“Rather than allow those insecurities to incubate anxiety, name those things with your partner so they can support you in those spaces of growth that are there for you,” he says.
7. Separation Anxiety
“Separation anxiety, or the worry that your partner is going to leave you when he or she gets angry with you — fear of abandonment — is one of the most common causes of anxiety in relationships,” Dr. Fran Walfish, Beverly Hills child, parenting, and relationship psychotherapist tells Bustle. “Anxiety is one of the bad habits that interferes in relationships and age you.” Terrible combo: Interfering with your relatinoships and aging you!
“People who absorb things they see and hear about on the news that penetrate them to the core suffer from ambient anxiety and generally have not yet developed enough of an internal psychological and emotional barrier,” she says. “There is not enough internal protective layering for traumatic information to avoid internal shake-ups. The antidote and objective is for these women to develop a stronger identity and sense of self. Once we have a clear awareness of who we are, including personal views and opinions on life, relationships, religion, politics, morals, ethics, character, and values — only then can we set firm boundaries.” And boundaries are the key to keeping anxiety at bay here.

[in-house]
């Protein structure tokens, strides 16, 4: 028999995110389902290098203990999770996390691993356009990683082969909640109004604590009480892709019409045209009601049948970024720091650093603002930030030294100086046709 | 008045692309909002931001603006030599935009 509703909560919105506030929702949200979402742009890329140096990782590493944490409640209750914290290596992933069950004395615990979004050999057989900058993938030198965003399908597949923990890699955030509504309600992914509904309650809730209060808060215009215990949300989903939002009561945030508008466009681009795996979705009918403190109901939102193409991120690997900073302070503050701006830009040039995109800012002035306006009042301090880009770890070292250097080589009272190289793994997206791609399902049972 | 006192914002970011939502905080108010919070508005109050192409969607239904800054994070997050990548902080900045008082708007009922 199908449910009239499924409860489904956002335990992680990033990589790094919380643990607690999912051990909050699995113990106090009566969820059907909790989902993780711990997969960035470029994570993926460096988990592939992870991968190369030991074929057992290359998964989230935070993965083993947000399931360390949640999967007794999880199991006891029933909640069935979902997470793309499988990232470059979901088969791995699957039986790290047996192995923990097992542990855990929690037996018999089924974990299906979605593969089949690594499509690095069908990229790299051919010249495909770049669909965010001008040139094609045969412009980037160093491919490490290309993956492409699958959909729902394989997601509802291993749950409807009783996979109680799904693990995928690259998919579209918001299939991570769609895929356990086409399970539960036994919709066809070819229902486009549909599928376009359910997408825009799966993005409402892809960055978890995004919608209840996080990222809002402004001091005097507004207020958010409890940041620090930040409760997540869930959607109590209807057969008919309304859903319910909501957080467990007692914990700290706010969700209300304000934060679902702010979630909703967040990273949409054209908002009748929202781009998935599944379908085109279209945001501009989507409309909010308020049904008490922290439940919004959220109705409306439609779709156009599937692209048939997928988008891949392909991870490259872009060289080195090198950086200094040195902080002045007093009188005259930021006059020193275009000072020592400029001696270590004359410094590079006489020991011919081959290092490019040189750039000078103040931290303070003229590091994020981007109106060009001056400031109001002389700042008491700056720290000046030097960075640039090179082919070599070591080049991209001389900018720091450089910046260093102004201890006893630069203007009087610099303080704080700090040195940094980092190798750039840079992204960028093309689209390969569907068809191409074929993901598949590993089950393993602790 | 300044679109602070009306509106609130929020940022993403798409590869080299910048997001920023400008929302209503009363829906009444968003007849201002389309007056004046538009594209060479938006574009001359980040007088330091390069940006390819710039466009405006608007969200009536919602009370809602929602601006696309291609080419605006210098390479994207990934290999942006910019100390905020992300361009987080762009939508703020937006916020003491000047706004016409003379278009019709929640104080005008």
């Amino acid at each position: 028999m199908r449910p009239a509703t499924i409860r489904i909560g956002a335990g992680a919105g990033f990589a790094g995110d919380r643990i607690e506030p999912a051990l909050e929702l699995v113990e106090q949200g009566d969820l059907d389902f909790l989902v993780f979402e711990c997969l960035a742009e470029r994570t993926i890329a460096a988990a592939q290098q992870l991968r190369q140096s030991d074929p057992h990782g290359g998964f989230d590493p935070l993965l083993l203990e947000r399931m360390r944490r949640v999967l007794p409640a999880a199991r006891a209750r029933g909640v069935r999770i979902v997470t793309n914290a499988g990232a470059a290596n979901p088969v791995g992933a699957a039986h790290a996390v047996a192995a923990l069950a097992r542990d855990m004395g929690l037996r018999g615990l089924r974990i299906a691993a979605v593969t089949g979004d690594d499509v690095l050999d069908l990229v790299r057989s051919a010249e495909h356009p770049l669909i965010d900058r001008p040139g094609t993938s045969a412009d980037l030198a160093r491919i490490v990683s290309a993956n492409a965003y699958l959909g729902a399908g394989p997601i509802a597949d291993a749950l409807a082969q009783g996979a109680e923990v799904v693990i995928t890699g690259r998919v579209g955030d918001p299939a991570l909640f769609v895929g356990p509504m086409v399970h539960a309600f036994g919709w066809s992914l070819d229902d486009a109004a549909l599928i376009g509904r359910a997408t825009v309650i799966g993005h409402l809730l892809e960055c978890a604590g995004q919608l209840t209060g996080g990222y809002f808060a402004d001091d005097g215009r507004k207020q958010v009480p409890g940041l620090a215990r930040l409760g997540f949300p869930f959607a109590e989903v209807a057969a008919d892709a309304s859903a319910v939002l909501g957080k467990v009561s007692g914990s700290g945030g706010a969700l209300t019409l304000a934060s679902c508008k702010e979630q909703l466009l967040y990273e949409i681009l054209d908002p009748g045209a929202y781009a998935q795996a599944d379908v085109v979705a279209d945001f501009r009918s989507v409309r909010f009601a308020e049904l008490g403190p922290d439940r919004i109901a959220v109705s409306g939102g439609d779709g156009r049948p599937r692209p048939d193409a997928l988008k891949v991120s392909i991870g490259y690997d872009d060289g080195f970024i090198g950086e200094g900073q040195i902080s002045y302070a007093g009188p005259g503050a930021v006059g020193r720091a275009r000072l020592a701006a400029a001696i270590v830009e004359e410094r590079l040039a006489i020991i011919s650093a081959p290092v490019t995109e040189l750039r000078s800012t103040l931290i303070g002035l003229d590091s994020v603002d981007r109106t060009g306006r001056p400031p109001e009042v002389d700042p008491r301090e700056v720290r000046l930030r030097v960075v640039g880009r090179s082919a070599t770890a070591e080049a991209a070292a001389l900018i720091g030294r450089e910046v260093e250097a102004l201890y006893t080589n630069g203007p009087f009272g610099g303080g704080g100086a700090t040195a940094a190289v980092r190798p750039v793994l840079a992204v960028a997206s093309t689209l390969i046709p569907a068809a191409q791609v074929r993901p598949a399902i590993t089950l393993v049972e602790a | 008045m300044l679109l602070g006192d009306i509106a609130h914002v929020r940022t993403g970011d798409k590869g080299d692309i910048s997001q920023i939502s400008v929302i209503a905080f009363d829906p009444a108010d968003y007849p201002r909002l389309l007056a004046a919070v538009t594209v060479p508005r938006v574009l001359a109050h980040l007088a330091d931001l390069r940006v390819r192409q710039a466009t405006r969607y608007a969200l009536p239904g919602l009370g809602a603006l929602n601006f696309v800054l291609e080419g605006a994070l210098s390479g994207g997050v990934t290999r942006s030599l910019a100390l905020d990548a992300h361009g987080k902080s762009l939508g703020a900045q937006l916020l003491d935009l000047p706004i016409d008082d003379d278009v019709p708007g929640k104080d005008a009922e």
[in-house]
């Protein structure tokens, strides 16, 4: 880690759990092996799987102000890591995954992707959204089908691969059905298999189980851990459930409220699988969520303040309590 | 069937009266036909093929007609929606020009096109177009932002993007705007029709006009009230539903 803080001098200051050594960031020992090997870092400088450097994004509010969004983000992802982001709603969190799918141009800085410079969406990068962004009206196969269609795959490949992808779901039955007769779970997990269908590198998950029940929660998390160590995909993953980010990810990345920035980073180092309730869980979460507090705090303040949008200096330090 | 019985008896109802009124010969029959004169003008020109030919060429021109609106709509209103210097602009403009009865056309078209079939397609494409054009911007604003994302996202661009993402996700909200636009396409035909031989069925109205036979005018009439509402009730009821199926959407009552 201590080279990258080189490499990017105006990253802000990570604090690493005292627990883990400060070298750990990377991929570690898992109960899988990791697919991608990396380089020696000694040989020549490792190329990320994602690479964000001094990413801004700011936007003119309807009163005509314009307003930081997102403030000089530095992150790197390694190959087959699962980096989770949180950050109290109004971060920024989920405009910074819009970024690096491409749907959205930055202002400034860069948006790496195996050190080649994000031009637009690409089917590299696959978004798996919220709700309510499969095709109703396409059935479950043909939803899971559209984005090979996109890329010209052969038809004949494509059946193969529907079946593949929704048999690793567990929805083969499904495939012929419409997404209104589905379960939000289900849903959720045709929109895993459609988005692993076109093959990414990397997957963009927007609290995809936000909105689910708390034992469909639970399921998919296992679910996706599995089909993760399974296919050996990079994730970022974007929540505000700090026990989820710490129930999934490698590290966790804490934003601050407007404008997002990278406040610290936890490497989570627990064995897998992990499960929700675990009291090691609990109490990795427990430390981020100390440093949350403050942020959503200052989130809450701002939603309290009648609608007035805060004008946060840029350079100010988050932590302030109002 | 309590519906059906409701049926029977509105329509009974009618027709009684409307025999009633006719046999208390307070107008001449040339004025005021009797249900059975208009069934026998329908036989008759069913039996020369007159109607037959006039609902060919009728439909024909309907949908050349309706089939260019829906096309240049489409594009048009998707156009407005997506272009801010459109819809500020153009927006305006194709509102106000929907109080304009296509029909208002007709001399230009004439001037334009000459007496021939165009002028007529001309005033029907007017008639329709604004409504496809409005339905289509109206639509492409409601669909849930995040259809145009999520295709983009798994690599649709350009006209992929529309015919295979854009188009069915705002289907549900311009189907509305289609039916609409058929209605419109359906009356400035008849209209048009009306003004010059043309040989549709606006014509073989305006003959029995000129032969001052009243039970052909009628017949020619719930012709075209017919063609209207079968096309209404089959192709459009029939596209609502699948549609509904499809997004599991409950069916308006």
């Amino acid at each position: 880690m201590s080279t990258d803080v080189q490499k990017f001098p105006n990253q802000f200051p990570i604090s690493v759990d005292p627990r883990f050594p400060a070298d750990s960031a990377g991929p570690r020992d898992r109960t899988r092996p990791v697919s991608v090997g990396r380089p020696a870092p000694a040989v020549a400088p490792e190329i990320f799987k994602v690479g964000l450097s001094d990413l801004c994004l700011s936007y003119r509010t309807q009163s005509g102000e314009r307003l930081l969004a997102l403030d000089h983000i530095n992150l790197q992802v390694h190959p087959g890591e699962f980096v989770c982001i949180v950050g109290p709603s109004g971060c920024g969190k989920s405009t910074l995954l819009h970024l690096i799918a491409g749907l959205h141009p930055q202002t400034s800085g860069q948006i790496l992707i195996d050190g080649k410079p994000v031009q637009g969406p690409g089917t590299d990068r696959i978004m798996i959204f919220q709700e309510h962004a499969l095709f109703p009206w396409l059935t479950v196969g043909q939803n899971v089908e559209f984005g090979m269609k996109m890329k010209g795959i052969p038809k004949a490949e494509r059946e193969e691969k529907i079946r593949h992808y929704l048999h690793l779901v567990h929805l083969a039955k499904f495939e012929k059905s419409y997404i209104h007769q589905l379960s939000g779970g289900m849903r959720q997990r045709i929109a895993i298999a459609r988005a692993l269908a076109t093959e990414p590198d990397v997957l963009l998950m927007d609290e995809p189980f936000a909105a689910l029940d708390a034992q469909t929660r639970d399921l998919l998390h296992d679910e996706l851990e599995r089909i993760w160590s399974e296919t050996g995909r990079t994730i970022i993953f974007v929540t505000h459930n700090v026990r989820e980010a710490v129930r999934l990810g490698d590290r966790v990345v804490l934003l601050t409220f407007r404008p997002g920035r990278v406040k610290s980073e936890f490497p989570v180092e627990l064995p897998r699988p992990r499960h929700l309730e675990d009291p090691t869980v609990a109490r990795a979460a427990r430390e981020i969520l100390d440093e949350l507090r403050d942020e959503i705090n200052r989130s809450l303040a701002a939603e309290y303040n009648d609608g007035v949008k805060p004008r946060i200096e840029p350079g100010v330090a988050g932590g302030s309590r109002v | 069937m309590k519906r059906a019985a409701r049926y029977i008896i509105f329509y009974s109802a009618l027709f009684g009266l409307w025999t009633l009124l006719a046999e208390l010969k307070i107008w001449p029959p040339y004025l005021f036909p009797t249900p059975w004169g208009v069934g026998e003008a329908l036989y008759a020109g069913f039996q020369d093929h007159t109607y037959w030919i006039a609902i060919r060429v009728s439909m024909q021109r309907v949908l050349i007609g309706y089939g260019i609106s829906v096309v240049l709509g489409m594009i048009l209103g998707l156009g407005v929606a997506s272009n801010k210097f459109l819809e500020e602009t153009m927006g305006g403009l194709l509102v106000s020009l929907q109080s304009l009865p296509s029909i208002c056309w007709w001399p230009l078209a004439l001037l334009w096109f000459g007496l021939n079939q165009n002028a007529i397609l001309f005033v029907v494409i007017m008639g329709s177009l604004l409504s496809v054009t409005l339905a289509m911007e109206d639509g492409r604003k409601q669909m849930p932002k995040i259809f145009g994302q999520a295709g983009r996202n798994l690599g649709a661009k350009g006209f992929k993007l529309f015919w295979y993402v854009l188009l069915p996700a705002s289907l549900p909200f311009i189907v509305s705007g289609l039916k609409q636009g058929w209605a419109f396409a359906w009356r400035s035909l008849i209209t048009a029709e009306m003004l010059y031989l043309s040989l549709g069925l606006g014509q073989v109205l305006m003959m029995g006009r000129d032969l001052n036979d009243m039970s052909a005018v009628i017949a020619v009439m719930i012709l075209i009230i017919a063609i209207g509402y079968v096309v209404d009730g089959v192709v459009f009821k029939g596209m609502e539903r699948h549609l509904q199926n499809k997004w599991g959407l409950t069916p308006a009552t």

“Boundaries are required to stop unwanted information and behaviors from coming in and penetrating us to the core,” she says. From there, you’ll be calmer and happier.
8. Fear Of Rejection
“Most arguments over jealousy, family, work, social media, and money take some form of rejection as foundation,” zen psychotherapist and neuromarketing strategist Michele Paiva tells Bustle. The underlying fear during these fights is that of being outright rejected.